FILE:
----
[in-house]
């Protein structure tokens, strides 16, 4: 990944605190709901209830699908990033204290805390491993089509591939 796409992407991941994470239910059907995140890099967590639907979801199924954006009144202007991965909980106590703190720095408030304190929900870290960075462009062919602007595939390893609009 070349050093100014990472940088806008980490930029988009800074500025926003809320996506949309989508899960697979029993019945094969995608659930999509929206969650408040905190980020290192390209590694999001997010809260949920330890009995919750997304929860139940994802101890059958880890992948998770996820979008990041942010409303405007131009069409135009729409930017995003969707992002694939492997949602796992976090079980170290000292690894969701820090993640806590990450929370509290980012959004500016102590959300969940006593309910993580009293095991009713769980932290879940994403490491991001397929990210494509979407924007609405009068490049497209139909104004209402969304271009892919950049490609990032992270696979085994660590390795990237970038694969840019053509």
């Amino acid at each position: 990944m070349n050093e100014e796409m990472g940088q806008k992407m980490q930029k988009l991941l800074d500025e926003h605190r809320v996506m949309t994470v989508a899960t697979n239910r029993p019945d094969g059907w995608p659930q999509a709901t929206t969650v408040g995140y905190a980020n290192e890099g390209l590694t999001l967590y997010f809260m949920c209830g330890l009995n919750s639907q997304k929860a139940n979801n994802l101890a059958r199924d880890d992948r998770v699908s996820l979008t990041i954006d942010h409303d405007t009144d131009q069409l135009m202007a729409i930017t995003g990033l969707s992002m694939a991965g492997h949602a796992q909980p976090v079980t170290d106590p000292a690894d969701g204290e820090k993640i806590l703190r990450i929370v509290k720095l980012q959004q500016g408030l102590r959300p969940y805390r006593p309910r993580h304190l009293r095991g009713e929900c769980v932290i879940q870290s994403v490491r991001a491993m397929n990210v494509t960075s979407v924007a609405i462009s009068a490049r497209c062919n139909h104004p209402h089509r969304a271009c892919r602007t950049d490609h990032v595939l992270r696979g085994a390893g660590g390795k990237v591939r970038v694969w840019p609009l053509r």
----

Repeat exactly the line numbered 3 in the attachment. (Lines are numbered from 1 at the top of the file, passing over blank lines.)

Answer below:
């Amino acid at each position: 990944m070349n050093e100014e796409m990472g940088q806008k992407m980490q930029k988009l991941l800074d500025e926003h605190r809320v996506m949309t994470v989508a899960t697979n239910r029993p019945d094969g059907w995608p659930q999509a709901t929206t969650v408040g995140y905190a980020n290192e890099g390209l590694t999001l967590y997010f809260m949920c209830g330890l009995n919750s639907q997304k929860a139940n979801n994802l101890a059958r199924d880890d992948r998770v699908s996820l979008t990041i954006d942010h409303d405007t009144d131009q069409l135009m202007a729409i930017t995003g990033l969707s992002m694939a991965g492997h949602a796992q909980p976090v079980t170290d106590p000292a690894d969701g204290e820090k993640i806590l703190r990450i929370v509290k720095l980012q959004q500016g408030l102590r959300p969940y805390r006593p309910r993580h304190l009293r095991g009713e929900c769980v932290i879940q870290s994403v490491r991001a491993m397929n990210v494509t960075s979407v924007a609405i462009s009068a490049r497209c062919n139909h104004p209402h089509r969304a271009c892919r602007t950049d490609h990032v595939l992270r696979g085994a390893g660590g390795k990237v591939r970038v694969w840019p609009l053509r």